David Gaider has left Beamdog

It was big news when David Gaider joined Beamdog in early 2016. Gaider has design credits on BioWare RPGs including Baldur's Gate 2, KOTOR, and Neverwinter Nights, and was the lead writer on the Dragon Age series from Origin to Inquisition; Beamdog, after releasing enhanced editions of Baldur's Gate and Icewind Dale, was working on a new Baldur's Gate chapter called Siege of Dragonspear.   

It wasn't the most obviously fruitful relationship ever: Gaider isn't credited on Siege of Dragonspear or Planescape: Torment Enhanced Edition, the only other game Beamdog has released since his arrival, and Neverwinter Nights was only revealed to the world a few months ago. Nonetheless, Gaider announced on Twitter today that that he's moving on to other things. 

Beamdog hinted in a farewell message that much of Gaider's work remains hidden behind the scenes. "Dave came to Beamdog during interesting times. Since then, he has been teacher, mentor, and friend to many on the team," the studio wrote. "We’ve seen Dave conjure new worlds we’d love to play in, and spin stories in places already close to our hearts. Someday we will share the fruits of his labour!"

"Most lasting, Dave has built a creative team that will shape the stories Beamdog tells in the years to come. He has freely shared his incredible wealth of storytelling and narrative design experience with the developers, designers, and artists around him. We’ve all learned a lot from Dave and we hope he picked up a trick or two from us as well. "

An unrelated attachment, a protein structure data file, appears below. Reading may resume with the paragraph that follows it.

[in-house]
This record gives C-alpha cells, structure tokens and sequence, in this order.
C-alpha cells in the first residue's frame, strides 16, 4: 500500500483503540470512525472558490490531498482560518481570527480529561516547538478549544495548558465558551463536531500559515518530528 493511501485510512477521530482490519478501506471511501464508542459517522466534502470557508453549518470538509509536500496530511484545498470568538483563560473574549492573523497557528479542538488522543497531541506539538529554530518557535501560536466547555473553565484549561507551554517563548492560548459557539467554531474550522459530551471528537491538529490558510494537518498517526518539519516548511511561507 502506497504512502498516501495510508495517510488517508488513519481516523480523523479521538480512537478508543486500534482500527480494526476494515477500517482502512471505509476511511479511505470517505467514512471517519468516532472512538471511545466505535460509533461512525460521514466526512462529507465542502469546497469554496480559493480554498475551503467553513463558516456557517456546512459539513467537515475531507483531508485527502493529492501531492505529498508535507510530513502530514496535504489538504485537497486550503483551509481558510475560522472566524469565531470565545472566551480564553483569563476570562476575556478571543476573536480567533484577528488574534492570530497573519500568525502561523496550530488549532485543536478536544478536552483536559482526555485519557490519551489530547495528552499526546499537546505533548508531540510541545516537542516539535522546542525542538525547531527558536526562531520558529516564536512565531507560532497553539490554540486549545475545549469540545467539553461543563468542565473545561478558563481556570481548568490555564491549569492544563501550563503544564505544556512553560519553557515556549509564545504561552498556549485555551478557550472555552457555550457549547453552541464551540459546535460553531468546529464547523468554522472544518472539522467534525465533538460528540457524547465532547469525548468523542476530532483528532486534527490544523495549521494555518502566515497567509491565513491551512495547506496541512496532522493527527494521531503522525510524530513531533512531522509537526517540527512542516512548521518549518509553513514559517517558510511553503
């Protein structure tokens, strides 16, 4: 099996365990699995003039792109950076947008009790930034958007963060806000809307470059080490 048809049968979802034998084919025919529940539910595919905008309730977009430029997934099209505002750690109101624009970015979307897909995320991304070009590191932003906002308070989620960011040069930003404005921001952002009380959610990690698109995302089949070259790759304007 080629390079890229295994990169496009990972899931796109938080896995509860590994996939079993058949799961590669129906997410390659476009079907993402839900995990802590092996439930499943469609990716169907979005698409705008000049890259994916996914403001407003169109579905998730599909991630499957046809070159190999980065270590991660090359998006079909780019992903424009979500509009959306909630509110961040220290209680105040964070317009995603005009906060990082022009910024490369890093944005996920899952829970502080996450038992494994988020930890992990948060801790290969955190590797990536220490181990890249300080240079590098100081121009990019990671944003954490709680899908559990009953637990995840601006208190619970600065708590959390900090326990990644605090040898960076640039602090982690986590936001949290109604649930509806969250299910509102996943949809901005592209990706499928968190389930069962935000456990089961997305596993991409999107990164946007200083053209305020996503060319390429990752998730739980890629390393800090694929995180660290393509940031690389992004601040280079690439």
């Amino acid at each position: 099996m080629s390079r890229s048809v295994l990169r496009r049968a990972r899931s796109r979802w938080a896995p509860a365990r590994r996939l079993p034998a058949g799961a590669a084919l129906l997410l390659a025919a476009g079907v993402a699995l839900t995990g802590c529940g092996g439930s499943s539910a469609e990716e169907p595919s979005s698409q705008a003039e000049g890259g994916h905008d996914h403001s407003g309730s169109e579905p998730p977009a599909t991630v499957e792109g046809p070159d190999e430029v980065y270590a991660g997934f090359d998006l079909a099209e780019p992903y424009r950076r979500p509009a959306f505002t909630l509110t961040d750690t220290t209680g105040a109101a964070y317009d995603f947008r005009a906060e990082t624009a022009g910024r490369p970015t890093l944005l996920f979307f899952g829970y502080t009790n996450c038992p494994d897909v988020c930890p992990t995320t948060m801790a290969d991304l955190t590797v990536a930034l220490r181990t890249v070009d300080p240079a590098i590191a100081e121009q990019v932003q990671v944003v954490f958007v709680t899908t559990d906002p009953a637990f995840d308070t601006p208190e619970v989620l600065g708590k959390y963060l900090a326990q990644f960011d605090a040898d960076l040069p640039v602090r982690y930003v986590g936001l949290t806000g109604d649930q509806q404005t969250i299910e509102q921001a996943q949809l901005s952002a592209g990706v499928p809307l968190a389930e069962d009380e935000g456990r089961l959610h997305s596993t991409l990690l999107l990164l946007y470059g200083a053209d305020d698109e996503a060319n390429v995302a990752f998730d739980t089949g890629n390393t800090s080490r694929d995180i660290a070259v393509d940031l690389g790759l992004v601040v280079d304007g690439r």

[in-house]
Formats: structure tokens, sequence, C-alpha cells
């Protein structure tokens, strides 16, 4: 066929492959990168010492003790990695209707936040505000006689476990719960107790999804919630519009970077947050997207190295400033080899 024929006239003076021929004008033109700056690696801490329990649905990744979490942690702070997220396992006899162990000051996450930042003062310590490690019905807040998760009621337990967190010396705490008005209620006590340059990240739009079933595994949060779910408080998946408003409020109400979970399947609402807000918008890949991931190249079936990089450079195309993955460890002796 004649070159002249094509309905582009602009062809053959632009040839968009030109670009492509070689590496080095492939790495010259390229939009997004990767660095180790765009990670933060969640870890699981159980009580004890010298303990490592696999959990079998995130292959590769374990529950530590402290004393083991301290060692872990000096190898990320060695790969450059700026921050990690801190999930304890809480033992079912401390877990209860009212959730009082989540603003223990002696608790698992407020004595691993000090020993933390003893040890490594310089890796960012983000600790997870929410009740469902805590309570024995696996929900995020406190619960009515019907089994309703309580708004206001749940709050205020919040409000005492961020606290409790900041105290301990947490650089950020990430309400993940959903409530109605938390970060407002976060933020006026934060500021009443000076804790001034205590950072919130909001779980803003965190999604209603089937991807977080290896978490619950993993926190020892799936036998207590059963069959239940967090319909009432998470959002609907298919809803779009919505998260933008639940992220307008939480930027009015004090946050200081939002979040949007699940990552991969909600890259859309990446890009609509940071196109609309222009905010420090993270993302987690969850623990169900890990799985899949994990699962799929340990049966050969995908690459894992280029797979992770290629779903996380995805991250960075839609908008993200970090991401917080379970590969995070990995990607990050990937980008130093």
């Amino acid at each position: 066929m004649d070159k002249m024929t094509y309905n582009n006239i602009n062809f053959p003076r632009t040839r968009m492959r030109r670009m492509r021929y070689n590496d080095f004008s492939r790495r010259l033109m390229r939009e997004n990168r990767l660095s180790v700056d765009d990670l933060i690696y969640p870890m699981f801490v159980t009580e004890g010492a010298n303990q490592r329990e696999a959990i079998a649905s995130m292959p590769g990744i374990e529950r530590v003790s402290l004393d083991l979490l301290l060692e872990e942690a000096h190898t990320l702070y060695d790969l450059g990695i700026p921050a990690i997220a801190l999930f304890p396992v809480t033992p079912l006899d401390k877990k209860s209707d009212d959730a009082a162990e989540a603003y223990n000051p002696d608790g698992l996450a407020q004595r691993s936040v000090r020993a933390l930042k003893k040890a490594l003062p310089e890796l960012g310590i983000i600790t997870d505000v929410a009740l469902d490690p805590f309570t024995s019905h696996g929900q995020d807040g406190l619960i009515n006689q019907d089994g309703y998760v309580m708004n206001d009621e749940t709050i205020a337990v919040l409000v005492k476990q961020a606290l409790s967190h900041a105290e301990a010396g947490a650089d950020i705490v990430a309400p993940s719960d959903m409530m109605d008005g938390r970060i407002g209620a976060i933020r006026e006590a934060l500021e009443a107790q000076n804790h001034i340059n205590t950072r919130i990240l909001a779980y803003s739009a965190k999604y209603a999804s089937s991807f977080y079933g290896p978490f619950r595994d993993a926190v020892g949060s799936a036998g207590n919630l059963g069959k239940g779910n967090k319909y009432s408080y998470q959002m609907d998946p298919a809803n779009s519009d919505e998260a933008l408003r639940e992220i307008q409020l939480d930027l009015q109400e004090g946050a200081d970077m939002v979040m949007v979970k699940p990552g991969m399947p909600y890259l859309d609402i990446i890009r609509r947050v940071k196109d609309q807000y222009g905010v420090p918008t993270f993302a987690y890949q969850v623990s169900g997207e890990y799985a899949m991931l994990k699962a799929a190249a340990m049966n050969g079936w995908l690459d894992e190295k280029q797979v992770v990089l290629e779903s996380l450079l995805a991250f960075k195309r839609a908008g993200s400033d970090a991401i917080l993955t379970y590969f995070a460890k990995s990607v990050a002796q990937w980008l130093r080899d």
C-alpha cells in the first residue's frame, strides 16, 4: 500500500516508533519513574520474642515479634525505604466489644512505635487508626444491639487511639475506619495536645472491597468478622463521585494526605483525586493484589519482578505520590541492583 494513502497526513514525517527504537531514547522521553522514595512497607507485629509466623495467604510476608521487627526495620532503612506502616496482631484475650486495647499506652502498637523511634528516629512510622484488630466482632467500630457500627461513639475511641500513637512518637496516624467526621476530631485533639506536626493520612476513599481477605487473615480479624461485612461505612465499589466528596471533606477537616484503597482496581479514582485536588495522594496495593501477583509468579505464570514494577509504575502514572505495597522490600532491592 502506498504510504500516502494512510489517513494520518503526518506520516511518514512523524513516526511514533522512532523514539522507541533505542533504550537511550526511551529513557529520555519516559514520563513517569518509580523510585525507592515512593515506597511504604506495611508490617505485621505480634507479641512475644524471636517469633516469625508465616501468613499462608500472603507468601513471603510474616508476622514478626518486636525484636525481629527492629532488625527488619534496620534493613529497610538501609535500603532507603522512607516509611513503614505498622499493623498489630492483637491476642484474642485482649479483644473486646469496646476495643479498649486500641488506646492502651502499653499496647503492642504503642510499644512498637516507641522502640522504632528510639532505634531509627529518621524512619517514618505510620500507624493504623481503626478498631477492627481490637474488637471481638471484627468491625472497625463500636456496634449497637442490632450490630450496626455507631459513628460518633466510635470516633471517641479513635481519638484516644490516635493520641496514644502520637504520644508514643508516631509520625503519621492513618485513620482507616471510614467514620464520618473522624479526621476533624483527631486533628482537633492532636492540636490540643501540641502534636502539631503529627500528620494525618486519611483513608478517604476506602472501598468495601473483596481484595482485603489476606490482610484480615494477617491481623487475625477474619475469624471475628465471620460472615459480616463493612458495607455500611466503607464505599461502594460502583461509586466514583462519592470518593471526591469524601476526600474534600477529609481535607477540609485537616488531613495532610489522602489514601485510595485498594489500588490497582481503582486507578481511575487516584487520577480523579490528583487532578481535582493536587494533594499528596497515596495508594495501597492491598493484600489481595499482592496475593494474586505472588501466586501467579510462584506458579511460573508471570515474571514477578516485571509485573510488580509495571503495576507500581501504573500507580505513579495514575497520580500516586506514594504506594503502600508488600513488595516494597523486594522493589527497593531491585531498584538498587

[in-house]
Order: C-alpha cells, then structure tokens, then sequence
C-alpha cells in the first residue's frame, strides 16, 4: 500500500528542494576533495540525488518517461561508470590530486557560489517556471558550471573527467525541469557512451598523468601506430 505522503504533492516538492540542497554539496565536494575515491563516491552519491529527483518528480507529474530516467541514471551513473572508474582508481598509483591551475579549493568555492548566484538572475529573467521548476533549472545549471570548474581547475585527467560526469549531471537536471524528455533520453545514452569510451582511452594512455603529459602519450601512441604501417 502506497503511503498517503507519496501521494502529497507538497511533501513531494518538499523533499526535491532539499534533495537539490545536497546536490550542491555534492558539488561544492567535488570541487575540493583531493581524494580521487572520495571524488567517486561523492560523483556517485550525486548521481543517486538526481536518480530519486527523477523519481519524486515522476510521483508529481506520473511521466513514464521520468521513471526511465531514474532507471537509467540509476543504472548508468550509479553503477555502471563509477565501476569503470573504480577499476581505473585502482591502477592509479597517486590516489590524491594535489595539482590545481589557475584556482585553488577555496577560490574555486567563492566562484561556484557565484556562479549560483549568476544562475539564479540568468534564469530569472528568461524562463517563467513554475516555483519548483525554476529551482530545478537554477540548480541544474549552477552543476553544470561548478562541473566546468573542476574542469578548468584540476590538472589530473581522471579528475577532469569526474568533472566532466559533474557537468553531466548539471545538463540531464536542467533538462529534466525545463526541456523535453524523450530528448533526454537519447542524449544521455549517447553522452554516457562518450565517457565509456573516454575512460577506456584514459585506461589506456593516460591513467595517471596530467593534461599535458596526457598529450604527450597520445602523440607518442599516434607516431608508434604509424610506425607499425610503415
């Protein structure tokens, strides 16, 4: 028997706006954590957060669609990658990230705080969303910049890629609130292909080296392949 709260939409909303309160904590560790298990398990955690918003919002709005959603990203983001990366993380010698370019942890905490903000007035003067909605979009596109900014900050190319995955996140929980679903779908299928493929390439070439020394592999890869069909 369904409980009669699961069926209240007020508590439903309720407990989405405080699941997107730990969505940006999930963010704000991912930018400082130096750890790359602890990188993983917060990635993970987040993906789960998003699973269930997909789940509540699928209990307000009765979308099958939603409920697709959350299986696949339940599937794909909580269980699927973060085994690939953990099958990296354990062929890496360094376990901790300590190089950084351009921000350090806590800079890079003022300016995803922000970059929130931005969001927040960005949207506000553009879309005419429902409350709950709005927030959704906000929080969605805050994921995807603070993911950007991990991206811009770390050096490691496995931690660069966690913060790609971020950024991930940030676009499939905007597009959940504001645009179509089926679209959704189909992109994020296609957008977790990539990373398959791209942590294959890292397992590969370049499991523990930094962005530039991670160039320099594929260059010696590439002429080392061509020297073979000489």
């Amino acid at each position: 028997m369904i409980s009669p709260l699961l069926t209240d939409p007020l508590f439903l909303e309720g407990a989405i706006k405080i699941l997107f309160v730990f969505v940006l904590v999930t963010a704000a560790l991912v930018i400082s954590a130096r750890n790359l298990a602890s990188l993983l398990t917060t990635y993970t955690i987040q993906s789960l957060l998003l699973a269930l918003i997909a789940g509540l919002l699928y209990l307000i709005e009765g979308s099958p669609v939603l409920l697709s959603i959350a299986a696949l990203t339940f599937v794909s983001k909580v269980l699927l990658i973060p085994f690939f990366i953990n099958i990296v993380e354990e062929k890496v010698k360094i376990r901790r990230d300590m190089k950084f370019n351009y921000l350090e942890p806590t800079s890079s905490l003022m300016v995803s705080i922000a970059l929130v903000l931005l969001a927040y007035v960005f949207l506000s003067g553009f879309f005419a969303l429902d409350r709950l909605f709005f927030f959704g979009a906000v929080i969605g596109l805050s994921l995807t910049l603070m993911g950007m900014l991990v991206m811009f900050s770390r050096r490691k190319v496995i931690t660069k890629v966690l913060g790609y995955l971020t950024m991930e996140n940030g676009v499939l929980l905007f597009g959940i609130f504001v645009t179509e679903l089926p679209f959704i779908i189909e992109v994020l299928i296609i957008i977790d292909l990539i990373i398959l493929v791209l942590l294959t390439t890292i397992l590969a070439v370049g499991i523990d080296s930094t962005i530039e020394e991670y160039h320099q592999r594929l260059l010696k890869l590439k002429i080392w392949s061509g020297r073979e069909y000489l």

Beamdog co-founder Trent Oster said Gaider's departure has been in the works for awhile, so the impact on current projects will be minimal. "Dave was a valued member of our team and has done a lot of great work for us over the last two years," Oster said. "While we're sad to see Dave go, we are anxious to step up and show how we have grown as a studio and as a team."

Andy Chalk

Andy has been gaming on PCs from the very beginning, starting as a youngster with text adventures and primitive action games on a cassette-based TRS80. From there he graduated to the glory days of Sierra Online adventures and Microprose sims, ran a local BBS, learned how to build PCs, and developed a longstanding love of RPGs, immersive sims, and shooters. He began writing videogame news in 2007 for The Escapist and somehow managed to avoid getting fired until 2014, when he joined the storied ranks of PC Gamer. He covers all aspects of the industry, from new game announcements and patch notes to legal disputes, Twitch beefs, esports, and Henry Cavill. Lots of Henry Cavill.